Colorado Launches New DUI Resource Website During Holiday Heat is On Campaign

December 15, 2011 - Traffic Safety - New website aimed at Coloradans arrested during DUI enforcement.

Denver, CO (December 15, 2011) – With holiday parties in full swing, the state has launched a new tool to help Coloradans make safer choices before getting behind the wheel after consuming alcohol. A new statewide DUI resource website, No DUI Colorado (, was developed by state agencies on the Persistent Drunk Driver (PDD) Committee to help individuals make better decisions regarding impaired driving and substance abuse behaviors.

The website aims to provide a wealth of information and DUI-related resources for at-risk individuals, family members and friends needing support, professionals working in alcohol and drug prevention, and even policymakers who need to get up-to-speed on DUI topics.

“Getting a DUI is a life-changing event. This website will serve as a guide to those who have received a DUI to assist them in navigating the criminal and driver's license process, as well as provide them with resources to help them avoid repeating the same mistake,” said Glenn Davis, PDD Committee member and manager of Impaired Driving Programs at the Colorado Department of Transportation.

Information on the website follows a comprehensive three-step approach to address DUIs by providing resources that can be helpful in preventing a DUI, information on what happens after a DUI arrest, and providing statewide resources that are community specific, as well as assistance in finding national resources.

A total of 98 participating law enforcement agencies across the state, including the Colorado State Patrol, police agencies and sheriff's departments, have arrested 1235 drivers for DUI since the holiday season crackdown began Nov. 22. In addition, preliminary reports show 19 people have been killed in traffic crashes in Colorado so far this holiday season; seven of those fatalities occurred in alcohol-related crashes.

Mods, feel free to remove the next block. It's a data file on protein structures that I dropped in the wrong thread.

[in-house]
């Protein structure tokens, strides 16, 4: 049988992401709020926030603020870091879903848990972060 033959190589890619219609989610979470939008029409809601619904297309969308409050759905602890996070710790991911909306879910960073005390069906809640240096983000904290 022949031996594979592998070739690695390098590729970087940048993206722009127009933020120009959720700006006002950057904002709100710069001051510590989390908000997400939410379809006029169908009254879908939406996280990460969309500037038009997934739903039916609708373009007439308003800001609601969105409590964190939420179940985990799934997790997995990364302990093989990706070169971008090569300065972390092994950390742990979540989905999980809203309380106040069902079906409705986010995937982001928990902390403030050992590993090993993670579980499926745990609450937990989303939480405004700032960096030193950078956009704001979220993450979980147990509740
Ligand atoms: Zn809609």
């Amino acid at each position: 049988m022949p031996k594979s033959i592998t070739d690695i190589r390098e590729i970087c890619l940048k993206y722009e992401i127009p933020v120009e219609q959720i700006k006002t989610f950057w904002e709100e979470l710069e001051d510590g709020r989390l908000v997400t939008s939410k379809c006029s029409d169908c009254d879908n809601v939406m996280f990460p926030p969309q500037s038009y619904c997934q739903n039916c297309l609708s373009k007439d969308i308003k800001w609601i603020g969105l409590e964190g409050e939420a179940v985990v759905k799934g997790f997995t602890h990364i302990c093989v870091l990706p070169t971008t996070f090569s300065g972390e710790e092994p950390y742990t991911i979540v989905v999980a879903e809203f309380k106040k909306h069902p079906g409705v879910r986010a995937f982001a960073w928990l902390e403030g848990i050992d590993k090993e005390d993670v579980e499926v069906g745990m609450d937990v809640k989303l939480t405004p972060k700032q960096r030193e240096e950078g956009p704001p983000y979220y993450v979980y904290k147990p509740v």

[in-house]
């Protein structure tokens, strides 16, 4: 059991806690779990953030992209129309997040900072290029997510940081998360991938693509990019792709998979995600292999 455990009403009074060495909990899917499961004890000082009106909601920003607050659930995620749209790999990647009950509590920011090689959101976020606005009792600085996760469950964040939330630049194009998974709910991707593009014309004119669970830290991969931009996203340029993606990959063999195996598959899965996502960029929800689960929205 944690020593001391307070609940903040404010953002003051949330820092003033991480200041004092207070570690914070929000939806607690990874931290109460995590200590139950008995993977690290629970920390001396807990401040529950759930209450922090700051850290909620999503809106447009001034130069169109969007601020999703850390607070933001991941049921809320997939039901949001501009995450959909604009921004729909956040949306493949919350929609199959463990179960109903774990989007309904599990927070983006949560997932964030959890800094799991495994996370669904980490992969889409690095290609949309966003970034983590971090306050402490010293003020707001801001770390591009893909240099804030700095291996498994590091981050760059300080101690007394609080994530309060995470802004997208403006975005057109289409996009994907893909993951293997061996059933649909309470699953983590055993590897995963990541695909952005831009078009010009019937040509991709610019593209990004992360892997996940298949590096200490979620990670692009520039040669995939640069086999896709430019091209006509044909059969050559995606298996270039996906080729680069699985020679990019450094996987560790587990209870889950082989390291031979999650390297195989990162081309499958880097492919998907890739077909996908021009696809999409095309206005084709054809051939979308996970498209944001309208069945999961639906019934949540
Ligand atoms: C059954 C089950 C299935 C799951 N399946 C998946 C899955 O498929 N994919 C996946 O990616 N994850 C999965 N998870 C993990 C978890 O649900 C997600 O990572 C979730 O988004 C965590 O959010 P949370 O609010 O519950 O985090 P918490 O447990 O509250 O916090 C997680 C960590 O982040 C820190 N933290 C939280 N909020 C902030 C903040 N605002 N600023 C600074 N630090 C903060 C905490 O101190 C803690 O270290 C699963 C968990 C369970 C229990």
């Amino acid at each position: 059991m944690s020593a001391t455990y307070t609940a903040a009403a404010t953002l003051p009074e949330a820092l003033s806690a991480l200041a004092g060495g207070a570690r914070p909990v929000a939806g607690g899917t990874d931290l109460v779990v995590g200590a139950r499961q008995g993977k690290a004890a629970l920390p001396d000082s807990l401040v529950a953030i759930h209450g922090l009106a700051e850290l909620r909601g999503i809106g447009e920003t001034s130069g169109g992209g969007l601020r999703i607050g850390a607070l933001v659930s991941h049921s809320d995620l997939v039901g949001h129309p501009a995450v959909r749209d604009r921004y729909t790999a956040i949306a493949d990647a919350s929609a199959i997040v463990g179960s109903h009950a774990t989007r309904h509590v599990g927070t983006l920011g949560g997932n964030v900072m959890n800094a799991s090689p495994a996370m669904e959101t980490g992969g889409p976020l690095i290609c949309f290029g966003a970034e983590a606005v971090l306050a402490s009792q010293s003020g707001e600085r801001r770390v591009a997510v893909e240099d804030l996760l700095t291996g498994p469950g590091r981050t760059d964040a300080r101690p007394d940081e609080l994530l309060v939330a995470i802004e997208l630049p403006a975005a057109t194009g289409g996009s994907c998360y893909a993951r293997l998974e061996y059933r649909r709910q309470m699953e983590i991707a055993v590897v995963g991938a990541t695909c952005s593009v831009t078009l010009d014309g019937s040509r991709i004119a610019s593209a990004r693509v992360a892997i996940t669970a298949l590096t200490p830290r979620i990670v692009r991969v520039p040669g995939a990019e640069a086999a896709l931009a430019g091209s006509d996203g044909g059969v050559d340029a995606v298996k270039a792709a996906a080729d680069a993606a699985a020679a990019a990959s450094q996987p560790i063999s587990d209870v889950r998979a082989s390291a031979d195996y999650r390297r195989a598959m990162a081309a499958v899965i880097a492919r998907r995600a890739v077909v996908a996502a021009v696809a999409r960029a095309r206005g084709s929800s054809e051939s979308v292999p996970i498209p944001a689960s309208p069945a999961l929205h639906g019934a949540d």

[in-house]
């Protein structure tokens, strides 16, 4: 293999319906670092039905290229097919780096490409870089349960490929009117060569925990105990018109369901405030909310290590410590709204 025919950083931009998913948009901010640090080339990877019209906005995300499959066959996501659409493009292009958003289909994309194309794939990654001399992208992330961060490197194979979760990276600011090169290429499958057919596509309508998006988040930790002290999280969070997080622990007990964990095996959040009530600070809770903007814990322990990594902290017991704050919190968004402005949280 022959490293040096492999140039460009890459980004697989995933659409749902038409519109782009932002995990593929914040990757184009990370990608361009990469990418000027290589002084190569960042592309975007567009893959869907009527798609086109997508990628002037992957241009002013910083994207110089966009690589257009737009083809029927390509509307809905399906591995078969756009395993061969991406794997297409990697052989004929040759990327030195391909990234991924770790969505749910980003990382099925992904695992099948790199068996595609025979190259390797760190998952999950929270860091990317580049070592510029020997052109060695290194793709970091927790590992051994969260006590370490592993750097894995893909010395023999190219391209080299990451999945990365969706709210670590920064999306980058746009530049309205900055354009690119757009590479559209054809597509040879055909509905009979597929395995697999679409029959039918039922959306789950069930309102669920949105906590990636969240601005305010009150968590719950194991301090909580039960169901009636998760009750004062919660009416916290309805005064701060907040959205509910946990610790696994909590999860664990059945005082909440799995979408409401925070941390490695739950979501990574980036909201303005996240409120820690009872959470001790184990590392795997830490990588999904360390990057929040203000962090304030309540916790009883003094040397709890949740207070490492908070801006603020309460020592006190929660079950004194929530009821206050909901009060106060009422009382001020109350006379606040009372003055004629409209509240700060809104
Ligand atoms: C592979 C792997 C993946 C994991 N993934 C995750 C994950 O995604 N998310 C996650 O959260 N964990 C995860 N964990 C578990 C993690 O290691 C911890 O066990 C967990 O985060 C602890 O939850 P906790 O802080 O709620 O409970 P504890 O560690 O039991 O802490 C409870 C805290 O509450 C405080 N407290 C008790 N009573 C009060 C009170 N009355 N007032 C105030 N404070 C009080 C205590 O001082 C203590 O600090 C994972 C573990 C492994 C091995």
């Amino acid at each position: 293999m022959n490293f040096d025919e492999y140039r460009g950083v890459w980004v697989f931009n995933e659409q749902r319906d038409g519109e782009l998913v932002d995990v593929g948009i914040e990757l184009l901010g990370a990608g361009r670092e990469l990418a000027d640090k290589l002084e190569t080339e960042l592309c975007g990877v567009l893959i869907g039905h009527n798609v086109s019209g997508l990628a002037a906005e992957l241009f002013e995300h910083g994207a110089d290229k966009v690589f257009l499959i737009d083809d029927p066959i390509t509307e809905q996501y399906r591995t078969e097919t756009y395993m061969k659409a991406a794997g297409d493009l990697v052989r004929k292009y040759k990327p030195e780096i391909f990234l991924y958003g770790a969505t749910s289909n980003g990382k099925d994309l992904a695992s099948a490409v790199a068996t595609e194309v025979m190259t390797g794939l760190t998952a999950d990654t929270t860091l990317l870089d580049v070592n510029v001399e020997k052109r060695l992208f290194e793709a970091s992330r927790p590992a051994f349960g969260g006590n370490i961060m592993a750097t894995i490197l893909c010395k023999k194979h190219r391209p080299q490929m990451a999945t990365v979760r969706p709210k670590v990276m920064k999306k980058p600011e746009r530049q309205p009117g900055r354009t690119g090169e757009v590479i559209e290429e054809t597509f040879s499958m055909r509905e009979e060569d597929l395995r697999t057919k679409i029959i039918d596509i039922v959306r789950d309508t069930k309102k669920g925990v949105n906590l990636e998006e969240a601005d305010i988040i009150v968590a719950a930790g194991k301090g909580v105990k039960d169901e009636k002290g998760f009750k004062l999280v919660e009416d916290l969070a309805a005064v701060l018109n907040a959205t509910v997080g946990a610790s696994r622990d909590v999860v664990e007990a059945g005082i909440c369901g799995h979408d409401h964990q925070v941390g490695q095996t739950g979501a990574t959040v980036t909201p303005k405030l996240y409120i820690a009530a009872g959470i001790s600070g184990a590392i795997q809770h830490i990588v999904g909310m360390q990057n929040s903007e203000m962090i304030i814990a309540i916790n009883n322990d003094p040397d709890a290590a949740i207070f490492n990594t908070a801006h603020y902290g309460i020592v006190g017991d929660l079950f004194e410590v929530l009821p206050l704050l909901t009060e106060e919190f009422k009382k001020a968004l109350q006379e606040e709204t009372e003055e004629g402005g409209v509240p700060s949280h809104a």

“Our goal is to reduce traffic fatalities caused by impaired drivers, and we hope this website will help us achieve that by deterring people from making bad decisions that result in a DUI arrest or worse,” said Col. James Wolfinbarger, Chief of the Colorado State Patrol. “The website provides alternative transportation options, along with a sober party planning guide with tips on how to get home safely after celebrating.  There is no excuse for getting behind the wheel after drinking. You will be arrested and prosecuted.”

Not only will Coloradans find user-friendly information such as navigating the complexities of the DMV (Department of Motor Vehicles) and courts process on the new website, but they can also use an interactive Blood Alcohol Content (BAC) calculator, take surveys, find the latest DUI-related news and see where their neighborhood stacks up with a statewide DUI/DWAI county statistics map. Other useful features include downloadable BAC phone apps, brochures and a step-by-step healthy habits plan to help avoid future alcohol and drug-related impairment problems.

"A typical DUI arrest involves both a criminal charge and a revocation of driving privileges.  Few people realize that they can lose their driving privileges regardless of what happens in court,” said Charles (Steve) Hooper, PDD Committee member and Colorado Department of Revenue Operations Director.  “This website describes both processes and the severe penalties for impaired driving.  A careful look should convince anyone that a DUI is something to avoid."

The PDD Committee was formed as part of the Persistent Drunk Driver Act of 1998. Several state agencies make up the Committee, including the Colorado Department of Human Services, State Judicial Branch, Department of Transportation and the Department of Revenue. The committee is charged with developing and implementing programs to deter persistent drunk and drug-related driving, as well as provide public education. A persistent drunk driver is defined as someone with two or more alcohol or drug related driving violations or someone with a BAC of .17 or higher, even if it’s their first offense.